“Nothing is more memorable than a smell. One scent can be unexpected, momentary and fleeing, yet conjure up a childhood summer beside a lake in the mountains.” American naturalist poet Diane Ackerman explains what we all know: the sense of smell is inextricably tied to memory and emotion. Increasingly, perfumers and scent marketers work to enhance the sensory appeal of brands’ customer experiences, as a means of differentiating brands in saturated fragrance markets.
Avant-garde fashion house Maison Martin Margiela’s Replica fragrance line focuses on the “reproduction of familiar scents and moments of varying locations and periods.” It uses a fragrance marketing positioning strategy, weaving olfactory narratives to captivate luxury consumers. Replica’s fragrance marketing strategy is deliberate: it seeks “to increase the dollar amount of a single sale through a simple up-sell,” said Dalia Strum, a professor at the Fashion Institute of Technology and founder of Dalia Inc., New York. Maison Martin Margiela, like other makers of niche super premium fragrances, focuses heavily on the narrative behind the perfume – the story, ingredients, and craftsmanship – rather than using celebrity faces as frontmen (or women).
The high price point pushes Replica to interweave storytelling elements into the full product experience. This functional element gives the product life and justifies the $125 purchase price for essentially, a bottle of “chemicals.”
Maison Martin Margiela ‘Replica’ Beach Walk is the best seller in their fragrance line and was an Allure Best of Beauty winner in 2014. It combines fresh ingredients of bergamot, coconut milk, lemon, pink pepper and musk to evoke a familiar moment – an afternoon stroll along a sandy beach; more specifically, capturing a summer’s day in Calvi 1972, and the bliss of “Sun kissed salty skin.” The design and craftsmanship of the bottle doesn’t fall short of the premium quality of the line’s fine fragrance consumer: while superficially simple, the minimalist packaging is inspired by classic apothecary jars, which allows the line to be easily identifiable. On the jar is a 100% cotton label with black ink text printed on it and resembles the tags used on Maison Martin Margiela’s Replica couture collection. The fragrance pumps are also wrapped with white rope, which symbolizes the reproduction of the original Replica couture line.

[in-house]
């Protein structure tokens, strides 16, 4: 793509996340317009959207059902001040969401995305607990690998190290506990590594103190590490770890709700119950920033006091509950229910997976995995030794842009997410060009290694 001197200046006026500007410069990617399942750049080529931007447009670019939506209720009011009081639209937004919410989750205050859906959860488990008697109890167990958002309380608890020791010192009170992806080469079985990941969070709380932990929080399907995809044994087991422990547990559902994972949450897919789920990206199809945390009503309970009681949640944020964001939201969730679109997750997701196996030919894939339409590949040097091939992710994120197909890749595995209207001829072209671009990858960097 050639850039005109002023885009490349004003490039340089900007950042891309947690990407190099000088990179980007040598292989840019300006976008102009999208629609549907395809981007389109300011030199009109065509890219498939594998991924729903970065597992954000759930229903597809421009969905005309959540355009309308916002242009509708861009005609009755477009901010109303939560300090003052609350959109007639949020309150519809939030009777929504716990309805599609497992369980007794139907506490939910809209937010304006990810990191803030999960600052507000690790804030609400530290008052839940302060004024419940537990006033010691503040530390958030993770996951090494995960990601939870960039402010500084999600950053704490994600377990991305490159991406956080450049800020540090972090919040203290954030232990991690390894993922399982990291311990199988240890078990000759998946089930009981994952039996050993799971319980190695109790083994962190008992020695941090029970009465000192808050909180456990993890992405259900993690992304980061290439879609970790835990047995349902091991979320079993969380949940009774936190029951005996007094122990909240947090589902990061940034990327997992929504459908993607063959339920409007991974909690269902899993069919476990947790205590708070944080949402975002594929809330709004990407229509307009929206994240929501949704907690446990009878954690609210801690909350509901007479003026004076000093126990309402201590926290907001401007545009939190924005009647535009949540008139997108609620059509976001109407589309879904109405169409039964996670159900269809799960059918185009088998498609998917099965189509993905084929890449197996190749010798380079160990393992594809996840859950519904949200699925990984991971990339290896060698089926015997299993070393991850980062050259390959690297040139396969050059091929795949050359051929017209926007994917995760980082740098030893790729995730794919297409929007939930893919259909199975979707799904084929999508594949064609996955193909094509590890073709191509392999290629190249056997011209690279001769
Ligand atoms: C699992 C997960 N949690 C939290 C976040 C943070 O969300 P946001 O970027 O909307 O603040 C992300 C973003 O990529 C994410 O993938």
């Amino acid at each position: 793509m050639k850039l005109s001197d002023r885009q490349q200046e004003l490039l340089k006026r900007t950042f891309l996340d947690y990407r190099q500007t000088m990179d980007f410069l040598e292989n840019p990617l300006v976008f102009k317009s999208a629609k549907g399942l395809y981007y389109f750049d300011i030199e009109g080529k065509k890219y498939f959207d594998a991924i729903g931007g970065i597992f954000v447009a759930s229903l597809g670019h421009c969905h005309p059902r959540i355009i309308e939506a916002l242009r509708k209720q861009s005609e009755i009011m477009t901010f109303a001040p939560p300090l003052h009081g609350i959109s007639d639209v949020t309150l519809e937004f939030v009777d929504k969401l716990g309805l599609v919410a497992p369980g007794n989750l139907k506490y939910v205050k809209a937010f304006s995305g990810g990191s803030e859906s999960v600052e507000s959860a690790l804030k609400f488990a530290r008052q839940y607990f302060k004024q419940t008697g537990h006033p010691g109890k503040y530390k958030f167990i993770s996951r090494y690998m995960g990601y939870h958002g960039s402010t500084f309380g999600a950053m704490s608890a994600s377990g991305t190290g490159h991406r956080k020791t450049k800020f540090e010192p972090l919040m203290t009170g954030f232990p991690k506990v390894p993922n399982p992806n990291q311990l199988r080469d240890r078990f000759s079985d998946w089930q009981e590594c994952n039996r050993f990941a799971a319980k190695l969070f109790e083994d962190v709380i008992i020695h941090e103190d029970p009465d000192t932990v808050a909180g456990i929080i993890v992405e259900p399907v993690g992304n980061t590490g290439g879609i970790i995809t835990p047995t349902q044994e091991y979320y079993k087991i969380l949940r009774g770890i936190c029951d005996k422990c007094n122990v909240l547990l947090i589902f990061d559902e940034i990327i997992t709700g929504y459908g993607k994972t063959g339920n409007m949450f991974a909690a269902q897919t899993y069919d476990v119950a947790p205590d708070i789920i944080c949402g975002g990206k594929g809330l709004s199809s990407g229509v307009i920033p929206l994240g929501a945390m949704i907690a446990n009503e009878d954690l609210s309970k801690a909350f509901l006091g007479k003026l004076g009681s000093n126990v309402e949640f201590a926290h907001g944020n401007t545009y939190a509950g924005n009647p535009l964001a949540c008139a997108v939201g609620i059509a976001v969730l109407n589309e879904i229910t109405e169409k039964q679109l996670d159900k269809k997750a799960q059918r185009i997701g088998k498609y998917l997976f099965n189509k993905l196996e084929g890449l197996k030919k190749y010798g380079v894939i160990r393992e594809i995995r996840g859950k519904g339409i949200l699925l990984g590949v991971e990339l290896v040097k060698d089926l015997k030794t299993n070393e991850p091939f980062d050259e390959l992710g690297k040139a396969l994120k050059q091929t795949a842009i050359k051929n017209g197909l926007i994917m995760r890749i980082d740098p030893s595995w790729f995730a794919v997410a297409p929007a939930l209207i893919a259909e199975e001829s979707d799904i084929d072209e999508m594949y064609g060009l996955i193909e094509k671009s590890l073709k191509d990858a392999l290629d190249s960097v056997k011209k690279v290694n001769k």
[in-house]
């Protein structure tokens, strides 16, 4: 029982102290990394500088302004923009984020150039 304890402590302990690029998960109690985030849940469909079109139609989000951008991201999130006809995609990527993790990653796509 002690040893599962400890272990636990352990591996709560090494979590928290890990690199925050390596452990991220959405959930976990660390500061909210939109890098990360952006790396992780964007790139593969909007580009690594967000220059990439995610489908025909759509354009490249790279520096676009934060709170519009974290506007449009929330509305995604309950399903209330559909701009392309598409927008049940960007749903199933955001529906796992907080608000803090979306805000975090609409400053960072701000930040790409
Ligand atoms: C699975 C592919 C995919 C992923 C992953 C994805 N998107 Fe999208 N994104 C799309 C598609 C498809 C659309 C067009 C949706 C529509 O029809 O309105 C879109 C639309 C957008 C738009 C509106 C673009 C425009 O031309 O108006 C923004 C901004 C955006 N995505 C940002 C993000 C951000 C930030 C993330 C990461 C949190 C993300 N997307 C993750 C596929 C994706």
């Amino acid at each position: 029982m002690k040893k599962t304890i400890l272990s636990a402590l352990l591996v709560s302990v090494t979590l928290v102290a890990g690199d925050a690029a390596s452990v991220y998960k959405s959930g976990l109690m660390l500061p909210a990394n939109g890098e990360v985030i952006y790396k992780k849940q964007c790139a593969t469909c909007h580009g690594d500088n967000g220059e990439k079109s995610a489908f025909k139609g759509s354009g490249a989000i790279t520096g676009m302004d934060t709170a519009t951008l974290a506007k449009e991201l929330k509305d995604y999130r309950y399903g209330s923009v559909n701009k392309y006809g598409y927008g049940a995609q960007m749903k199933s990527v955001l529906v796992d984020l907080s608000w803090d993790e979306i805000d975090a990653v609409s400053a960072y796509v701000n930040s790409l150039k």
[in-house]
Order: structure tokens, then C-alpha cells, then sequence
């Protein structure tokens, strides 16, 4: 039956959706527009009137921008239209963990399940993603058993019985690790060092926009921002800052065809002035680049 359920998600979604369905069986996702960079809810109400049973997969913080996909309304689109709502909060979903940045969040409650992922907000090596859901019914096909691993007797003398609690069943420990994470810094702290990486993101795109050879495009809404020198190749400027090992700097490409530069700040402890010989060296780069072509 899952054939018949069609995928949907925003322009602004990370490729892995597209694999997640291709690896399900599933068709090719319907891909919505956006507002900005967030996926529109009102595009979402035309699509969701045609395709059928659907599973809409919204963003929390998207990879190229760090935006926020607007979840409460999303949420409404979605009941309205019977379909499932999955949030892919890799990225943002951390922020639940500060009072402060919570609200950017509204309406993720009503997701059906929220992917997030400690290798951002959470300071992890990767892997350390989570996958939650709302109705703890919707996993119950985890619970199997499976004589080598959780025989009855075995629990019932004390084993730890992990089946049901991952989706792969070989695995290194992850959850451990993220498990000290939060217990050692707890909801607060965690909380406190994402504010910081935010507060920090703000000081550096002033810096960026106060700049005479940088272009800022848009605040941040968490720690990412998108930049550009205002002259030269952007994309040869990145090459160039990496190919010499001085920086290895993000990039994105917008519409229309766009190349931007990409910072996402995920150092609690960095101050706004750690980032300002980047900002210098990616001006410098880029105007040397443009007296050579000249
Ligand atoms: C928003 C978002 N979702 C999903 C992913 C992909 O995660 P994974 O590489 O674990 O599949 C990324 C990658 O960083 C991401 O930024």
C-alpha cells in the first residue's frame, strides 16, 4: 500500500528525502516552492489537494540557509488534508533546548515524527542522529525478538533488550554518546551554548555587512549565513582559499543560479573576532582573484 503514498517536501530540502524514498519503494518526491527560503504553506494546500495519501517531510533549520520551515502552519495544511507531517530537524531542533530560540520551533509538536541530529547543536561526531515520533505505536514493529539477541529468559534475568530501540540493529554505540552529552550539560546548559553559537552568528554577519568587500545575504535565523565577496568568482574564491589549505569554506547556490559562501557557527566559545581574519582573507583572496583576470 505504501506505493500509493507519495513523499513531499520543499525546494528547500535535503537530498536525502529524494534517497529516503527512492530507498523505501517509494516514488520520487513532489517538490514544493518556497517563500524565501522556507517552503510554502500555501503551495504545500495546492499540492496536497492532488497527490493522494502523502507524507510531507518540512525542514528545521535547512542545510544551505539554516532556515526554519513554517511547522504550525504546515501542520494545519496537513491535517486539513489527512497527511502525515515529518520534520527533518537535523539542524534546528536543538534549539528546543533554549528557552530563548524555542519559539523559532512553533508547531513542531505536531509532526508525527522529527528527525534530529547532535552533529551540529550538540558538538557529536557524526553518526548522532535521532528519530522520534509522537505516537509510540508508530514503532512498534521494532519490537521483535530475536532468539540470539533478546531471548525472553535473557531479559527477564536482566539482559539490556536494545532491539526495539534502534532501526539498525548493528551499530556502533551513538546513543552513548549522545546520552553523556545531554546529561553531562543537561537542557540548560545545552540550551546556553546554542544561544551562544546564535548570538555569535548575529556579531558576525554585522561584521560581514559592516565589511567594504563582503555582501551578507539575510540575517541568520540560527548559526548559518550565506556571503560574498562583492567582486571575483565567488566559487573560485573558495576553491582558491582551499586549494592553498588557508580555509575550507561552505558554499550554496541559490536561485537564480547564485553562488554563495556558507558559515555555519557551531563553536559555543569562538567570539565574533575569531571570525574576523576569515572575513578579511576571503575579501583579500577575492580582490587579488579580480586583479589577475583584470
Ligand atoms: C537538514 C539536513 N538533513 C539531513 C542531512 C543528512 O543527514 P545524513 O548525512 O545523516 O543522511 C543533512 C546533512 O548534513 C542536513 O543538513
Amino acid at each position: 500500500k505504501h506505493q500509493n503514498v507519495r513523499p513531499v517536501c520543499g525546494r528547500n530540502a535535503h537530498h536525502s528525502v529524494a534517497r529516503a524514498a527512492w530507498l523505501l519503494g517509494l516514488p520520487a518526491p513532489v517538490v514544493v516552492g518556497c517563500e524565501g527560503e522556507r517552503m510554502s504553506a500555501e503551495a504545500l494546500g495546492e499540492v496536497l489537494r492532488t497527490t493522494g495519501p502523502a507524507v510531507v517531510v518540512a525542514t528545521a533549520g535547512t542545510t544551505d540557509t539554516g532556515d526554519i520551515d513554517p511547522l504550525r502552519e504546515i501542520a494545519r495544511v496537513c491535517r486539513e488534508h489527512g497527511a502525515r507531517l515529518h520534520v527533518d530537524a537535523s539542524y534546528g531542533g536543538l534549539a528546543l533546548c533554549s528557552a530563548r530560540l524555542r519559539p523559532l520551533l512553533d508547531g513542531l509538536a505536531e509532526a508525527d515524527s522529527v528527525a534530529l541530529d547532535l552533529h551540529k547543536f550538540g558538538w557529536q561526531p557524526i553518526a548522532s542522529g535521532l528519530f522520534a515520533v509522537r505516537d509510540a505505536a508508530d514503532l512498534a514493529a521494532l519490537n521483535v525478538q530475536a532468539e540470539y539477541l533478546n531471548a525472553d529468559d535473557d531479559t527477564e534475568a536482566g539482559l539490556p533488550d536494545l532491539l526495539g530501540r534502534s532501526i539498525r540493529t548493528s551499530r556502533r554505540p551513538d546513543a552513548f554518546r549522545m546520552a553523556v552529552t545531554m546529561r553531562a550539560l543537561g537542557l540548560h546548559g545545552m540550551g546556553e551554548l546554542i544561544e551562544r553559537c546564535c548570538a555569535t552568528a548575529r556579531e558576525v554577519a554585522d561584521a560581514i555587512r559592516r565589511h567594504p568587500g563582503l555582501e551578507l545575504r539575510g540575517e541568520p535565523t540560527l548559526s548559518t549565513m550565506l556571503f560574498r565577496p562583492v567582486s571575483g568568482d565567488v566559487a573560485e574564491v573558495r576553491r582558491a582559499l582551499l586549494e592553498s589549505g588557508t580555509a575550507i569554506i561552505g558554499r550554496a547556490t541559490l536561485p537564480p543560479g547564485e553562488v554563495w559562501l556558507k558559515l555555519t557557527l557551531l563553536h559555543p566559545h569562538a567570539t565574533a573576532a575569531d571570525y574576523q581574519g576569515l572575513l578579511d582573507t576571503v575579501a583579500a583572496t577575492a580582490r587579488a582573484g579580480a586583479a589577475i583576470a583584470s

On the mass end of the fragrance marketing spectrum, Demeter offers 250 different fragrances inspired by similar, though perhaps less nostalgic sense memories such as “Dirt” and “Pure Soap.” Unlike Replica, however, Demeter packages these sense memories without storylines or narrative cues evoked by varying locations and periods. They are also very inexpensive and are not in the super premium fragrance price point, with products ranging from $2.50 to $25.00.
But Replica’s target audience doesn’t want to just buy a fragrance for its scent, but also for the story and experience. In contrast to Demeter, Replica uses a narrative-based fragrance marketing strategy that achieves 3 outcomes: 1. establishes the line’s luxury market positioning, 2. builds customer engagement with the narrative, and 3. creates a sense of investment for the consumer, in the time it takes to appreciate and relate to the narrative of the product itself.